John Craig said...

Charlie is my darling --
Thank you, that was an education, you obviously know a lot more about this stuff than I do. I'd never realized the connection btwen "Sweet little Sixteen" and "Surfing USA" before. I was aChuck Berry fan when young, though I never liked Muddy Waters or BB King. I'd known the latter two were worshipped by aficionados back in the day, but their music just never sounded that good to me. I loved Motown, though that came along mostly at the same time as the British rock and roll invasion. Clarence Carter, Otis Redding, the Supremes, the Temptations, Junior Walker, Marvin Gaye (who eventually graduated to a different sound), etc.

I do think you're making the Beach Boys sound a little more derivative than they ended up being. Yes, their early stuff was based on Dick Dale and not much different than Jan and Dean, but their later stuff -- especially, as is often noted, Pet Sounds -- was completely new -- I think. But you would know better than me.

Samuel Nock said...

There is no doubt that American blacks have contributed to music in the United States. But they have also benefited immensely from the contact with Western music. Again, compare African musical forms and culture pre-contact. It is essentially purely rhythmic: drumming. So while they have blossomed as musicians through contact with Western musical culture, it is a stretch to say that "they created jazz" or rock or whatever. Listen to African music and then listen to early rock or blues. If you can detect even a tenuous connection, you have more sensitive ears than I do. Now listen to English folks ballads (or Appalachian music) and then listen to early rock or blues: the connection (thematically, lyrically, musically, instrumentally) is not just clear; it is unmistakeable, it is part of the same tradition. And, yes, there was a black contribution that made that tradition develop in unpredictable and interesting ways. Even the classic theme of many blues songs -- committing (or being accused of) some crime and then getting into trouble with the law -- comes straight out of the English / Appalachian tradition: Listen to "Little Sadie" as sung by Doc Watson, or "Hiram Hubbard" by Jean Richie. I love Hendrick's "Hey Joe" as much as anyone, but that tradition can be traced back much further than to black bluesmen.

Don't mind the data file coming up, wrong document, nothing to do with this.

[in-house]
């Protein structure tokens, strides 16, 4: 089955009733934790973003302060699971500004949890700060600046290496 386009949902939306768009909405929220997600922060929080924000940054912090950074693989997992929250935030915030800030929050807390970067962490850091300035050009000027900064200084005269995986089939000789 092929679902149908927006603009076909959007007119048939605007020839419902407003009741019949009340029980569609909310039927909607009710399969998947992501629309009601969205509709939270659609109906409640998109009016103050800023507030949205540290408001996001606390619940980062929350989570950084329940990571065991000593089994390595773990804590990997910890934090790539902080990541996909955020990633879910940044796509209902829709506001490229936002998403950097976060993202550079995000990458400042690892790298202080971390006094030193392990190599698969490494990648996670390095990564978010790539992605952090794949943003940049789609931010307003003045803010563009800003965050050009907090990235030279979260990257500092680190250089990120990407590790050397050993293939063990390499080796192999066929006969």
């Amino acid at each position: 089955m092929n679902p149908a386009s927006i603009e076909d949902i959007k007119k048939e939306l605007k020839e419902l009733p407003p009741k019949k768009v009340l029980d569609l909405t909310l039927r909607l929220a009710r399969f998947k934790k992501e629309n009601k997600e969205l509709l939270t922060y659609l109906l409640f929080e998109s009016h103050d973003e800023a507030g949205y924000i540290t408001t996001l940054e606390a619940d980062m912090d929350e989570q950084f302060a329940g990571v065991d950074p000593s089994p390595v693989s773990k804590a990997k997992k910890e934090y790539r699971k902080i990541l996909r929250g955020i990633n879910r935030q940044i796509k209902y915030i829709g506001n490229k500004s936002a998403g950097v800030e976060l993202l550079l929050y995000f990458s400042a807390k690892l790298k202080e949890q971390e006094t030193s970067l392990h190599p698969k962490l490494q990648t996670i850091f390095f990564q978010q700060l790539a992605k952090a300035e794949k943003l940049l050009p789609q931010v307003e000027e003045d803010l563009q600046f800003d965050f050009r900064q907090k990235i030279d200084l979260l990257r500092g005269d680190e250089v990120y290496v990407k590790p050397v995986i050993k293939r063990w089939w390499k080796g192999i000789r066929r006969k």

Generally speaking, my issue with the whole "we owe blues/jazz/rock to blacks" is not that there isn't some truth to the statement (although, as I and Charlie above have pointed out, only a partial truth); it is that such a statement is almost always simply pure virtue posturing by white liberals: "I'm going to point out how wonderful and important blacks are by highlighting and exaggerating one of their cultural contributions." In fact, I am much more sympathetic to blacks' taking pride in jazz and blues since it is understandable they would want to hold on to whatever contributions and achievements they have made. And likewise, whites should take pride in theirs: and that means noting the continuity between English folk traditions and modern popular music, not attributing all of it to someone else.

For those interested in this question, the following pair of articles about the white singing voice in rock are fascinating studies:

http://www.counter-currents.com/2011/11/in-praise-of-the-white-singing-voice-getting-to-beyonce-overload/

http://www.counter-currents.com/2011/11/the-white-singing-voice-in-rock-and-pop/

Samuel Nock said...

One quick follow-up on my previous comment. Cultural critic James O'Meara has written a few pieces that make an argument quite opposed to, or at least with a significantly different emphasis, than mine. O'Meara emphasizes that rock very much _is_ the product of black influence, in that it derailed or represented a debased form of what white culture "should" have been producing. He argues that arhythmic music, or music that does not emphasize rhythm, is more characteristically European: thus he sees New Age type stuff as more representative of a pure Western "pop" music. Very interesting articles, in my view, regardless of what one feels about the topic under discussion here.

http://www.counter-currents.com/2011/11/white-rock/

http://www.counter-currents.com/2012/12/light-entertainment-the-implicitly-white-music-of-scott-walker/

Rob said...

Do what I say, not what I do
Don't bring a rational argument to an emotional one. If you do and you're correct, you're just a baby killer, bigot, or uncaring. Oh wait, we're the ones that sold body parts.
We want free choice on abortion but want to regulate and tell you how to do everything else.

John Craig said...

Samuel --
Just read that article about white vs. black music, and yes, you're right, it is fascinating and full of insight. It was all stuff I'd vaguely been aware of but hadn't really thought about or ever put into words. Thank you. (And sorry for this late reply, I was busy at the time, and was reminded of your comment by the more recent one above.)

The most fascinating stuff is often how a small behavioral tic is reflective of a larger character trait, and Lee captured that perfectly.